5 Ways to Cope with Your Diagnosis

A new diagnosis can be incredibly scary. You feel a whirlwind of emotions, and sometimes you don’t know what to do. Take it from someone who has quite a few under her belt, although it feels like it more often than not, it’s important to remember that all hope isn’t lost. There are a few things you can do to cope with your diagnosis.

Note, these are just five tips that I’ve tried in the past to help me cope and carry on each time I’ve received a new diagnosis. I hope even one of these can help you.

Ask Questions

It may be hard to ask anything when you first receive your diagnosis. Use follow up appointments to ask your doctor for more information. Learning what to expect and how to best help yourself is important. It can ease any fears you have of at least make things more clear. Asking questions gives you an idea of how your doctor can help you. Bring someone with you to your appointments. They will act as your second set of ears and can help communicate your concerns when you can’t.


Learn more about your condition and arm yourself with information. Of course, be careful when researching and locate reputable sites for your information. Also look at message boards for and by people with your condition. Users of these boards often provide greater insight and help you recognize symptoms doctors might not be knowledgeable about. Twitter chats and other online forums can also act as a great support system.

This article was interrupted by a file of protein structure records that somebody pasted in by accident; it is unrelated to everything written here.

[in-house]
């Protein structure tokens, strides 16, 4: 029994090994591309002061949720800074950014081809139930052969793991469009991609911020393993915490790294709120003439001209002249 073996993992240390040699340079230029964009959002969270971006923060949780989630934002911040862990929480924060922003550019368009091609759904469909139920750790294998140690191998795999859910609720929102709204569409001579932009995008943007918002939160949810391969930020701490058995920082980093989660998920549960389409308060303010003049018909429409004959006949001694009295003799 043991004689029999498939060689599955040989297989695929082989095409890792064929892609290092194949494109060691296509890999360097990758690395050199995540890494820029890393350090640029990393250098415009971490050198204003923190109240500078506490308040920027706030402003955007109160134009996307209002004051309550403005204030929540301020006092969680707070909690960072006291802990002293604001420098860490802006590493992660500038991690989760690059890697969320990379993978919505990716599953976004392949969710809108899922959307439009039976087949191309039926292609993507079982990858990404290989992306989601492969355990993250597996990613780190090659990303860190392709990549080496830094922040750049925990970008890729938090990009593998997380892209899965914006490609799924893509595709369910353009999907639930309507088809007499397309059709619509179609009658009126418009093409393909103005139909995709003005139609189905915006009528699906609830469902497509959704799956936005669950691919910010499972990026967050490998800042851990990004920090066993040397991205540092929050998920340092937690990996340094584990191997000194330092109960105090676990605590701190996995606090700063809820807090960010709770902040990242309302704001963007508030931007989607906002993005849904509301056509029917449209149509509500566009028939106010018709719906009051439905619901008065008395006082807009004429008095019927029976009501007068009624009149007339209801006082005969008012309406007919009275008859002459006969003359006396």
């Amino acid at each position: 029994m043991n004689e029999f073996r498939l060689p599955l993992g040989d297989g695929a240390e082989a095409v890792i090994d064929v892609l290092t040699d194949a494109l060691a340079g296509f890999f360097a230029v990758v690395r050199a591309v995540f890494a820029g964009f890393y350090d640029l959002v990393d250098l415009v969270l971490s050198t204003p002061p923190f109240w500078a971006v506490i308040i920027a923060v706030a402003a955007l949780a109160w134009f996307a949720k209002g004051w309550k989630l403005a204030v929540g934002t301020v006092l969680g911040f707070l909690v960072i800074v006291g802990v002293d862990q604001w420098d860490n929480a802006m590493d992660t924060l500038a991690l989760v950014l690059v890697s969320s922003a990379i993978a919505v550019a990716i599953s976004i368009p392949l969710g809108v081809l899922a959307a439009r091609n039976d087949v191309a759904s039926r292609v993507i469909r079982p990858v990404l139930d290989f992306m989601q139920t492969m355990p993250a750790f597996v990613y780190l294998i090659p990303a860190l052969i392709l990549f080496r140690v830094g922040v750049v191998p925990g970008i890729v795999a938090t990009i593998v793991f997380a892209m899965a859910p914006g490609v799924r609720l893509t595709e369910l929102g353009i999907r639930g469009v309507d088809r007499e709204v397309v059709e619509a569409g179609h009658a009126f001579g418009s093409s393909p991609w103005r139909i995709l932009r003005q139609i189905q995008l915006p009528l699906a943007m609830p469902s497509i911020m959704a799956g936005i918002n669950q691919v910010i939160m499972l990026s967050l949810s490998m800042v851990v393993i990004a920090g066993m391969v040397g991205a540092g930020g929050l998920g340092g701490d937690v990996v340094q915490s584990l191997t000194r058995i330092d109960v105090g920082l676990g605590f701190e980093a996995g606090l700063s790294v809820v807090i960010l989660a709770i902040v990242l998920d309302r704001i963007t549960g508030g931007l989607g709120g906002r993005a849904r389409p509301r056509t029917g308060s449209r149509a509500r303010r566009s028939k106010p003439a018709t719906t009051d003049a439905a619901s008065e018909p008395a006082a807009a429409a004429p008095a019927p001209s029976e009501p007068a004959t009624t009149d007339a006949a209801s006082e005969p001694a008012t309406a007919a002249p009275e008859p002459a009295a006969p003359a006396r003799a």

Lorelai Gilmore recommends it for breakups; I recommend it for a new diagnosis. A new diagnosis is upsetting and it is absolutely okay to honor those feelings. You can wallow for a few minutes or several hours. If you find it lasts more than a week or so, or you’re having a hard time, you might consider talking with a professional about your feelings as depression is not uncommon.


After learning about your new diagnosis, you may feel overwhelmed, scared, hopeless, or all of the above and more. This one is hard but super important. Self-care looks different for everyone but doing it, at least in my experience, can help make things a little less overwhelming. Take time to do activities that make you feel better. Watch your favorite show or movie, visit or call friends, or read that book you’ve been putting off. Taking care of yourself is crucial, especially if your condition is worsened by stress.

Reach Out

Going this alone isn’t good for you. Talk to someone you trust about this, lean on your friends, or ask a family member if you can vent. Having a support system will make this easier to handle. If you are able or have the resources, consider speaking to a therapist. Support groups online or in-person work wonders too. Whether with friends or a professional, reaching out and talking to someone about your new diagnosis can help you work through the feelings and better cope with the unexpected.

Receiving not so good news from the doctor is rough. Although it seems impossible to handle right now, remember: you might not feel like it, but you are stronger than you know. Take it a day at a time. You can do this!